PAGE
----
Chris: Yeah exactly. Punk rock is where we come from and that’s who we are. Punk rock has always been about speaking as a collective for those who can’t speak for or stand up for themselves. Whether it’s doing Food Not Bombs, which is an organization that gives food to homeless people in cities around the globe, or whether it’s teaming up with the ACLU to help protesters in movements or protests where they get jailed, there’s an endless array of examples of people saying, “Well right now in this collective we have a lot. We have our creativity. We might not be financially wealthy or any of those things but we’re wealthy in many other ways and how do we share that?” It’s not about calling yourself “a voice of” or “a voice for.”
Justin: But I think that is a good point. What drew me in to punk rock was that it was a genre that was giving a voice to people who couldn’t speak for themselves. I think that is important and that is something that we try to do with our music because I believe that is what punk rock in general does as a community.
You guys have worked with some real punk legends including Tom Morello and Billy Talent who are Toronto locals.
Chris: Yeah everyone is just riding our coattails. It’s weird.
Speaking of Billy Talent, what’s your connection with Toronto? Do you have a favourite memory of performing here?
Justin: Oh fuck yeah, we probably have the exact same one.
Chris: It’s probably different. We disagree all the time.
Justin: He says black, I say white. He says Coca-Cola, I say Pepsi.
Chris: Actually you say Coke.
Justin: Well for me it was definitely the Opera House in Toronto, we played “Fuck Police Brutality” one time and as soon as we started the song, literally on the first beat, the barricade just when BOOM and fell down because the kids just rushed it.
Chris: Same thing happened at Warped Tour and that was my favourite memory so it was kind of the same but different!
Justin: Was that Toronto too? That’s crazy. So we successfully destroyed two barricades in Toronto at two different shows.
Chris: My favourite memory was Warped Tour where we left Justin in Montreal and he had to get from Montreal to Toronto. He missed the show and he didn’t have any clothes.
Justin: All I had was a pair of shoes and a pair of shorts and no socks. Who doesn’t have socks?
Chris: Like board shorts, you know? There were no cell phones so he was on the payphone and we left him. I was touring with a pager but everyone had everything had turned because it was so expensive in Canada so he had to call the promoter in Montreal and they came. First he had to convince the hotel to let the shirtless man in board shorts back in because we had checked out of the rooms, but all they had for him was a shirt from the lost and found.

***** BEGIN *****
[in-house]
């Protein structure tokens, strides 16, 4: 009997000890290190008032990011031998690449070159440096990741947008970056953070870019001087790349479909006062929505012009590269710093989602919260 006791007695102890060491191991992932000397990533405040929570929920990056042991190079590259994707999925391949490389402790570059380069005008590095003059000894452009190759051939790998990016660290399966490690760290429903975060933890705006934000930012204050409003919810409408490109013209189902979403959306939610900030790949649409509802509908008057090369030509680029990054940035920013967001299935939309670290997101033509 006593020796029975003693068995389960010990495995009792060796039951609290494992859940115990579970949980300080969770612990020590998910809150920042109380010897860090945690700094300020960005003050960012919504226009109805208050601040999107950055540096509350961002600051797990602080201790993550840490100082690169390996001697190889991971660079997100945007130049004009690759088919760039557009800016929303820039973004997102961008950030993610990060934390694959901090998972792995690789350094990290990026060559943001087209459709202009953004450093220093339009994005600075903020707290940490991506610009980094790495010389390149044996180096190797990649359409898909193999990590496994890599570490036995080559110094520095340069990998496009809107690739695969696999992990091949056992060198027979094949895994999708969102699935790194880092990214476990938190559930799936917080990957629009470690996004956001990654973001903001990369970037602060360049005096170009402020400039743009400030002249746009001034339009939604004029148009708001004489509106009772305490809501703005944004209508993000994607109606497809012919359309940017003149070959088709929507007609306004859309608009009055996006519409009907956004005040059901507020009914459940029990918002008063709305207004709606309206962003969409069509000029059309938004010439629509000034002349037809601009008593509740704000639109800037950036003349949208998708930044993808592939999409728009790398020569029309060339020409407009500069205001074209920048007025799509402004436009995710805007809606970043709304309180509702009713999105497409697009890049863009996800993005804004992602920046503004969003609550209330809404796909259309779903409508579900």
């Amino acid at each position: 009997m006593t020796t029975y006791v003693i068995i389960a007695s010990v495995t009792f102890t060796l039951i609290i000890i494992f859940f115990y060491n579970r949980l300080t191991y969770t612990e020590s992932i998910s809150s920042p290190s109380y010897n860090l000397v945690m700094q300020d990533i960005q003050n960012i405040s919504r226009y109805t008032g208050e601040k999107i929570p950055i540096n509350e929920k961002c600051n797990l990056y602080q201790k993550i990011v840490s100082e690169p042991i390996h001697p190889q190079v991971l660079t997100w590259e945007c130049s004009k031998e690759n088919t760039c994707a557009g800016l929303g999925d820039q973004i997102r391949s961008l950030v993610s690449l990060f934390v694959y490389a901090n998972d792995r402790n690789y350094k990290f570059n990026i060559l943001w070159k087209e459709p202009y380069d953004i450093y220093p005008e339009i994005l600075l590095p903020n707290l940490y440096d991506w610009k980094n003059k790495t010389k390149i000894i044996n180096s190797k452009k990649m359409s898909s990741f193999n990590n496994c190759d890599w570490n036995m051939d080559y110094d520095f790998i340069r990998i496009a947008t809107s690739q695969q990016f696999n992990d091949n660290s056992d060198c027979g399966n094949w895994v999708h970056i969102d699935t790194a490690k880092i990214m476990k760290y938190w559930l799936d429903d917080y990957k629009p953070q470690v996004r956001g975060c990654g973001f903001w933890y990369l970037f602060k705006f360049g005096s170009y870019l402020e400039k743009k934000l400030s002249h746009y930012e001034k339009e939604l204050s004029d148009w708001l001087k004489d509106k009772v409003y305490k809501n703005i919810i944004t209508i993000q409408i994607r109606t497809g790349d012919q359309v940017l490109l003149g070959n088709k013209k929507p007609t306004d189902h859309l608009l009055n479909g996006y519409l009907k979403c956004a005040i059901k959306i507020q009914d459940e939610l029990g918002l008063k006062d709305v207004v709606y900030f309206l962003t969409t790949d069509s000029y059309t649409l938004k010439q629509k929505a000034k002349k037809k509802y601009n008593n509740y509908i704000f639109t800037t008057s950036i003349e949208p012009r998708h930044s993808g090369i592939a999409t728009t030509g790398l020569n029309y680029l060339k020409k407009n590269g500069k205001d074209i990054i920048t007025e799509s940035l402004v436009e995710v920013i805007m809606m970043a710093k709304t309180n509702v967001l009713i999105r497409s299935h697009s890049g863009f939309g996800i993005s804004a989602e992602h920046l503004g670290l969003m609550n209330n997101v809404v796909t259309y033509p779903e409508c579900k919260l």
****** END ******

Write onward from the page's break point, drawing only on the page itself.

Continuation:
Justin: It was a Nike cutoff aqua shirt with a pink Nike swoosh.
Chris: So that was my favourite Toronto memory; when I looked over and he wasn’t there and then he showed up in his board shorts and his cutoff t-shirt.
Justin: But we’ve done so much here. We’ve played the Air Canada Centre. You know who else did? Drake.
Chris: Riding our coattails again…
You have the power to time travel, you can play any venue in any city at any time. Where would you play? When would you play? Who would be your opener?
Chris: I would play in 2015, right now. I wouldn’t time travel but I would go back in time to get the bands to play the show because they’re dead. The Clash would headline the stadium in Pittsburgh. We would play. Billy Talent would play because that would be awesome. Alexisonfire would play because that would be awesome. Cancer Bats would play because that would be awesome. The Homeless Gospel Choir would play, he’s our buddy Derek from Pittsburgh. It would be an all-day festival at the stadium in Pittsburgh and all of our friends and family would be there and it would be the coolest. We would buy the world a Coke!
Justin: And we’d all sing “Kumbaya”. I’d probably keep it small and dirty. There was a really cool venue in New York City called Coney Island High. I think we’d pack in Coney Island High with many of those same bands. I certainly would’ve liked to see The Clash because that would be cool. So, The Clash would open for us and then we’d headline.